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DNApi: A De Novo Adapter Prediction Algorithm for Small RNA Sequencing Data

  • Junko Tsuji,

    Affiliation Program in Bioinformatics and Integrative Biology, University of Massachusetts Medical School, Worcester, Massachusetts, United States of America

  • Zhiping Weng

    Affiliation Program in Bioinformatics and Integrative Biology, University of Massachusetts Medical School, Worcester, Massachusetts, United States of America

DNApi: A De Novo Adapter Prediction Algorithm for Small RNA Sequencing Data

  • Junko Tsuji, 
  • Zhiping Weng


With the rapid accumulation of publicly available small RNA sequencing datasets, third-party meta-analysis across many datasets is becoming increasingly powerful. Although removing the 3´ adapter is an essential step for small RNA sequencing analysis, the adapter sequence information is not always available in the metadata. The information can be also erroneous even when it is available. In this study, we developed DNApi, a lightweight Python software package that predicts the 3´ adapter sequence de novo and provides the user with cleansed small RNA sequences ready for down stream analysis. Tested on 539 publicly available small RNA libraries accompanied with 3´ adapter sequences in their metadata, DNApi shows near-perfect accuracy (98.5%) with fast runtime (~2.85 seconds per library) and efficient memory usage (~43 MB on average). In addition to 3´ adapter prediction, it is also important to classify whether the input small RNA libraries were already processed, i.e. the 3´ adapters were removed. DNApi perfectly judged that given another batch of datasets, 192 publicly available processed libraries were “ready-to-map” small RNA sequence. DNApi is compatible with Python 2 and 3, and is available at The 731 small RNA libraries used for DNApi evaluation were from human tissues and were carefully and manually collected. This study also provides readers with the curated datasets that can be integrated into their studies.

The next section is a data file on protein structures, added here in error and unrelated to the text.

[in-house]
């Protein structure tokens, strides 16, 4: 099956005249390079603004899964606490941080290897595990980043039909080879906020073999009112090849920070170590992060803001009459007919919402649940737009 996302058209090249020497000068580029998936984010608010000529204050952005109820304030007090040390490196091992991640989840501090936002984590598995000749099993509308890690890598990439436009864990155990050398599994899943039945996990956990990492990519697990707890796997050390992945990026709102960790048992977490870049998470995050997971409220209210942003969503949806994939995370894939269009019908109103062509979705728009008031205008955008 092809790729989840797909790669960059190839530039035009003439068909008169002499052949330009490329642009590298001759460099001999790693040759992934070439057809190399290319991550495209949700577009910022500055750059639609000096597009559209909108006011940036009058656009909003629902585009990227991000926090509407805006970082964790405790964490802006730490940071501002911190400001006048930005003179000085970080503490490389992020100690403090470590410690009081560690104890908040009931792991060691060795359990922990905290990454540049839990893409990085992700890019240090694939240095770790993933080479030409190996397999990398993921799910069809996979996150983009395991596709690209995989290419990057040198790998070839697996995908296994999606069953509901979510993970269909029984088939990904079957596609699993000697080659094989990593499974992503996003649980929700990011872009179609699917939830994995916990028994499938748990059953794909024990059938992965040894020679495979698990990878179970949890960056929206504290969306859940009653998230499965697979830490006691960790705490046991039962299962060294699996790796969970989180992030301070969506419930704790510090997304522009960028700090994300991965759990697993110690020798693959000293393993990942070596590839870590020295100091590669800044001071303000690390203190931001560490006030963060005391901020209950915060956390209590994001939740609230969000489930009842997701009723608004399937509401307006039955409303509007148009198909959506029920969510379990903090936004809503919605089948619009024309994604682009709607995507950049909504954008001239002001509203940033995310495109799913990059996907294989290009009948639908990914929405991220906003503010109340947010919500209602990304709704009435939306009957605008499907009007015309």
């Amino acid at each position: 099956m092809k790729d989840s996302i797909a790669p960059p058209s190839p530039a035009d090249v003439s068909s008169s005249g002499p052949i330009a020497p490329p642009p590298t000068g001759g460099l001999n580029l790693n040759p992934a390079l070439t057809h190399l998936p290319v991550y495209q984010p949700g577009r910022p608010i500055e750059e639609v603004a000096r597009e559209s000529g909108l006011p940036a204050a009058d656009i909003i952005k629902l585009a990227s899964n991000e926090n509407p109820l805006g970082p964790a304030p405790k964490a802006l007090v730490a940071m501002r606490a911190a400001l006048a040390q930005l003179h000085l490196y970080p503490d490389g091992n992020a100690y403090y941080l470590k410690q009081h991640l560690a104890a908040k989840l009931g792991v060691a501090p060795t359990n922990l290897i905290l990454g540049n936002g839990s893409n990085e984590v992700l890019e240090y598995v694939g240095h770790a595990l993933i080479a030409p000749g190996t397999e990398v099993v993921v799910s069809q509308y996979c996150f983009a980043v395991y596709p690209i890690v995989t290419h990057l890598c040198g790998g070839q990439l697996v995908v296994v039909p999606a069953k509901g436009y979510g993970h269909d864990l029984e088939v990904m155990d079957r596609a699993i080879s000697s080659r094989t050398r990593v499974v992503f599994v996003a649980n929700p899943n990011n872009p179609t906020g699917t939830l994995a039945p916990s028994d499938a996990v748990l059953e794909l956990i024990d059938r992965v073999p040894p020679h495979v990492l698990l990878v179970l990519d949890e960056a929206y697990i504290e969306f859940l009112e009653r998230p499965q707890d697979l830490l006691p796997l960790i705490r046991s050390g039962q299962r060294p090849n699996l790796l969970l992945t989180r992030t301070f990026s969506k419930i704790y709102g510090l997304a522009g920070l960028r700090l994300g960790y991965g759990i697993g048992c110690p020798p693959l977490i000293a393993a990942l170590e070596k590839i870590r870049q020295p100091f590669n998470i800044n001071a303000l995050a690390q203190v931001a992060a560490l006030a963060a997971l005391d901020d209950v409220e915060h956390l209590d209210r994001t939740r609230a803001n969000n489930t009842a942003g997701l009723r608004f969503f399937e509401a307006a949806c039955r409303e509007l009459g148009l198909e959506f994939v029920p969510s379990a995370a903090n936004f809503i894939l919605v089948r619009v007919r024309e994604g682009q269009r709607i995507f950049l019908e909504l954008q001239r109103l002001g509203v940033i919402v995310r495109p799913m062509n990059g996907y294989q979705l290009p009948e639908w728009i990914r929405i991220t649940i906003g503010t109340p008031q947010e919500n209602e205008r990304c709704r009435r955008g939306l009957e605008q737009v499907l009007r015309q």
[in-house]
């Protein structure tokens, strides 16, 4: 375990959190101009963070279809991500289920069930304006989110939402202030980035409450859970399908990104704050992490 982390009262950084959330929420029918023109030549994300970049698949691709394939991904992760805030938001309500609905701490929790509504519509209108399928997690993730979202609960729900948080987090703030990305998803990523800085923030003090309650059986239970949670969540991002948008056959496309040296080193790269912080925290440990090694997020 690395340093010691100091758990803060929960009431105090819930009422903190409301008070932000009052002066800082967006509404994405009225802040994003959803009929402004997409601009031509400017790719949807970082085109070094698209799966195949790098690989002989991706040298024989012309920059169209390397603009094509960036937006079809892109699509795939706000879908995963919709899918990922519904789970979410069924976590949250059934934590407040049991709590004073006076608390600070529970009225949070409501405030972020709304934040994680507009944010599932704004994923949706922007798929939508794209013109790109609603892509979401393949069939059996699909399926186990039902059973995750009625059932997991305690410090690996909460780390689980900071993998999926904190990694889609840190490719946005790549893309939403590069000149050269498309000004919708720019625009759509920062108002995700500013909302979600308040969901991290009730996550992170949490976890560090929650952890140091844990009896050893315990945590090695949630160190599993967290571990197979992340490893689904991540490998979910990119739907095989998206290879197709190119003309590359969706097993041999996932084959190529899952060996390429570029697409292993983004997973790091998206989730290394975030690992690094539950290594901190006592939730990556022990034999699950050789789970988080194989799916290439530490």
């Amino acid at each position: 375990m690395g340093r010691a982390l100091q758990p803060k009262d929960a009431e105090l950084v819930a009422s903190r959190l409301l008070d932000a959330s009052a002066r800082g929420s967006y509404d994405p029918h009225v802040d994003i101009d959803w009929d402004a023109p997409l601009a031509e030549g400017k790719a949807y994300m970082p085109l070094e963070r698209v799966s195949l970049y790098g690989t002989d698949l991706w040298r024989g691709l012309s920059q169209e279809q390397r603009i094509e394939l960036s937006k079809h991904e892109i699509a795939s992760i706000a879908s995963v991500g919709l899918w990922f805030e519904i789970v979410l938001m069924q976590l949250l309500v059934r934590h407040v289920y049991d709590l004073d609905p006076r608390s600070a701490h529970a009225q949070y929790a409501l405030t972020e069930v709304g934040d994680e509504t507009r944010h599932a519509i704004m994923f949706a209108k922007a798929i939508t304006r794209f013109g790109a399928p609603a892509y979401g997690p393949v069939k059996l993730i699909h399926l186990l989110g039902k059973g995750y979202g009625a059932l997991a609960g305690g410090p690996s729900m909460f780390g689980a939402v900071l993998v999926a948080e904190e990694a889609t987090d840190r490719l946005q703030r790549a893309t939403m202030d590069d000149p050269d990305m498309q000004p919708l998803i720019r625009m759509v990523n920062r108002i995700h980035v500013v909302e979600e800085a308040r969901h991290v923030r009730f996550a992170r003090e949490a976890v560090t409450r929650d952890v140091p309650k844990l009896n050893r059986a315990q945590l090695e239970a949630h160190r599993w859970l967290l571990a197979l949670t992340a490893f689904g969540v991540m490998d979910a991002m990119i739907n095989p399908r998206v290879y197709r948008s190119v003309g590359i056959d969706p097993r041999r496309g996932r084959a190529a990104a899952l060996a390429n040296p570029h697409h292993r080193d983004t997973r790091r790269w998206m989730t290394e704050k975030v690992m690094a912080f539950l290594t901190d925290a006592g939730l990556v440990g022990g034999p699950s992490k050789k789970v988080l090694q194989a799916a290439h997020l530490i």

Small RNA sequencing profiles the abundance of small RNAs (typically shorter than 35 nucleotides) such as small interfering RNAs, microRNAs, and PIWI-interacting RNAs [1]. The number of small RNA sequencing datasets in public repositories has been increasing rapidly [2], and meta-analysis of multiple datasets can provide novel insights, for example, [3] and [4].

Adapter removal is an essential step in computational preprocessing of small RNA sequencing libraries, because only those reads that contain the 3´ adapter are full-length small RNAs and kept for downstream analysis [5]. Many software packages can perform adapter removal with a given 3´ adapter sequence [69]. However, the adapter information is often not available and can be erroneous in the metadata. Furthermore, the 3´ adapters of multiplexed small RNA libraries contain barcode sequences, which makes preprocessing more challenging. As of November 2015, the Gene Expression Omnibus (GEO) repository contained 1,708 small RNA libraries from human tissues sequenced using the Illumina platform, but only 539 of them provided information on adapter sequences either in the GEO entries or in the supplemental materials of the publications cited in the metadata. Roughly half of these libraries (267/539) were de-multiplexed libraries and had barcoded 3´ adapters.

We have developed DNApi, a de novo adapter prediction (iterative) algorithm for small RNA sequencing data. Using the 539 publicly available small RNA libraries accompanied with the 3´ adapter sequences, we evaluated the performance of DNApi and found that DNApi can accurately predict 3´ adapter sequences including barcoded 3´ adapters from the reads directly. Furthermore, in a large-scale meta-analysis, it is also important to judge automatically whether the input small RNA libraries were already processed, i.e. the 3´ adapters were removed. Given another batch of 192 publicly available processed libraries, DNApi perfectly grouped those libraries as “ready-to-map” small RNA libraries by incorporating a user-defined read-mapping tool. Through the run, DNApi also assesses the quality of small RNA libraries, which is important for meta-analysis across many libraries.

Materials and Methods

Small RNA datasets